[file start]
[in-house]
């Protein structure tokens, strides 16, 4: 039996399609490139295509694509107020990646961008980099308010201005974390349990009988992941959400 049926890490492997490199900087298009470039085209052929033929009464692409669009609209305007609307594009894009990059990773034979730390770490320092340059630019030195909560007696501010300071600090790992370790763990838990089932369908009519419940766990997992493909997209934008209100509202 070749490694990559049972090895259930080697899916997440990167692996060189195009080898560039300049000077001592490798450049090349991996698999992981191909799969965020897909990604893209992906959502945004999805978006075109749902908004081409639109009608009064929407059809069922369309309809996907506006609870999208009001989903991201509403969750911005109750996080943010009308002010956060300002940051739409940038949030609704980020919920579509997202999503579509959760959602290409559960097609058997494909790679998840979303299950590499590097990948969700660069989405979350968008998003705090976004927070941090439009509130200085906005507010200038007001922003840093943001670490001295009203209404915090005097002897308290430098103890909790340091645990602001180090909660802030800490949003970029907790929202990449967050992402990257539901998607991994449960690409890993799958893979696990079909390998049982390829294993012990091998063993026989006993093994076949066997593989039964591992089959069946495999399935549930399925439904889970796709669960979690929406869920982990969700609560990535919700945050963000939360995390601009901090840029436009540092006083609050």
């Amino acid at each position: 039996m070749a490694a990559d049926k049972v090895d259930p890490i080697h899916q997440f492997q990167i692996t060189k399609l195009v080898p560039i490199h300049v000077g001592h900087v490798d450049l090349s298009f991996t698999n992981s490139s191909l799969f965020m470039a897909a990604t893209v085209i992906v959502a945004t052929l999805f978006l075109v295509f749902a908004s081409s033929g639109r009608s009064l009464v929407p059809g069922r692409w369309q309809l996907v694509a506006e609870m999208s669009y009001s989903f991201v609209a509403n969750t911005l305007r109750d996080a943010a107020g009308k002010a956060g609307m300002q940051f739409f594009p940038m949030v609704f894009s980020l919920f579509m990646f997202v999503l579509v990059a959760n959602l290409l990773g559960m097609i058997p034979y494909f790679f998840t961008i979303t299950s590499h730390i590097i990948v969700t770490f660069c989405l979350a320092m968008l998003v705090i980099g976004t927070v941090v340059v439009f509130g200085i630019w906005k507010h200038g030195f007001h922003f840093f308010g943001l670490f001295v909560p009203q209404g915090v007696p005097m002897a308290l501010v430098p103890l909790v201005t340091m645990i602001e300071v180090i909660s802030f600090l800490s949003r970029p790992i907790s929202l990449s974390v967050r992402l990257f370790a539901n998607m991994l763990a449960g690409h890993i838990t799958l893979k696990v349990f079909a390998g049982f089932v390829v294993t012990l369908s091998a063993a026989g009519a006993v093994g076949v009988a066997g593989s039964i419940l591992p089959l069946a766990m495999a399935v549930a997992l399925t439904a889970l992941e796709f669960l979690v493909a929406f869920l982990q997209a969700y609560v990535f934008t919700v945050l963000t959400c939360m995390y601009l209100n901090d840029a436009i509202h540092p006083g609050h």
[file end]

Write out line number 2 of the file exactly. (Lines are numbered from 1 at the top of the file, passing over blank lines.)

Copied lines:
């Protein structure tokens, strides 16, 4: 039996399609490139295509694509107020990646961008980099308010201005974390349990009988992941959400 049926890490492997490199900087298009470039085209052929033929009464692409669009609209305007609307594009894009990059990773034979730390770490320092340059630019030195909560007696501010300071600090790992370790763990838990089932369908009519419940766990997992493909997209934008209100509202 070749490694990559049972090895259930080697899916997440990167692996060189195009080898560039300049000077001592490798450049090349991996698999992981191909799969965020897909990604893209992906959502945004999805978006075109749902908004081409639109009608009064929407059809069922369309309809996907506006609870999208009001989903991201509403969750911005109750996080943010009308002010956060300002940051739409940038949030609704980020919920579509997202999503579509959760959602290409559960097609058997494909790679998840979303299950590499590097990948969700660069989405979350968008998003705090976004927070941090439009509130200085906005507010200038007001922003840093943001670490001295009203209404915090005097002897308290430098103890909790340091645990602001180090909660802030800490949003970029907790929202990449967050992402990257539901998607991994449960690409890993799958893979696990079909390998049982390829294993012990091998063993026989006993093994076949066997593989039964591992089959069946495999399935549930399925439904889970796709669960979690929406869920982990969700609560990535919700945050963000939360995390601009901090840029436009540092006083609050």